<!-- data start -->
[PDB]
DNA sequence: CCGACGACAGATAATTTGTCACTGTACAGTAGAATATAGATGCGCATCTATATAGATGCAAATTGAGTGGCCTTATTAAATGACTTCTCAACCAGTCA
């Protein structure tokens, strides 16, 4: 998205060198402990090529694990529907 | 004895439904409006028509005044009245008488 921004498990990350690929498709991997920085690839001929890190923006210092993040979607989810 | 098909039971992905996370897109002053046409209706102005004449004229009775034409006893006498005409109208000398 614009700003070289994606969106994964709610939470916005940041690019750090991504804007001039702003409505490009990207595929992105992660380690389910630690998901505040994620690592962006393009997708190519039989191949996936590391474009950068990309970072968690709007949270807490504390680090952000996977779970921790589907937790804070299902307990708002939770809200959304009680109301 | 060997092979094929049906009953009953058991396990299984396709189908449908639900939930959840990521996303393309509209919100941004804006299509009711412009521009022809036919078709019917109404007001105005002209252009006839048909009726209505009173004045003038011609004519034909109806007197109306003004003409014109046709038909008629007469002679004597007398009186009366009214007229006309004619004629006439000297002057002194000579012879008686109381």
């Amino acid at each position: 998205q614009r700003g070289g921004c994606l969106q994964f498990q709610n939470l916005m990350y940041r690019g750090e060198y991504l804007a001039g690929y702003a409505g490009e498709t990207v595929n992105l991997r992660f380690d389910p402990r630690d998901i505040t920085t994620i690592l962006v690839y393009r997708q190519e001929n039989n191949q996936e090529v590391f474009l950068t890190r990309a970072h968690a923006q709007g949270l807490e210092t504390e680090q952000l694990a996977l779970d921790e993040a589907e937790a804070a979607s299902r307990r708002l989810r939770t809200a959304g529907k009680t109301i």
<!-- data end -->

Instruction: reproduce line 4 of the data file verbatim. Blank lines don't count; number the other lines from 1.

């Amino acid at each position: 998205q614009r700003g070289g921004c994606l969106q994964f498990q709610n939470l916005m990350y940041r690019g750090e060198y991504l804007a001039g690929y702003a409505g490009e498709t990207v595929n992105l991997r992660f380690d389910p402990r630690d998901i505040t920085t994620i690592l962006v690839y393009r997708q190519e001929n039989n191949q996936e090529v590391f474009l950068t890190r990309a970072h968690a923006q709007g949270l807490e210092t504390e680090q952000l694990a996977l779970d921790e993040a589907e937790a804070a979607s299902r307990r708002l989810r939770t809200a959304g529907k009680t109301i």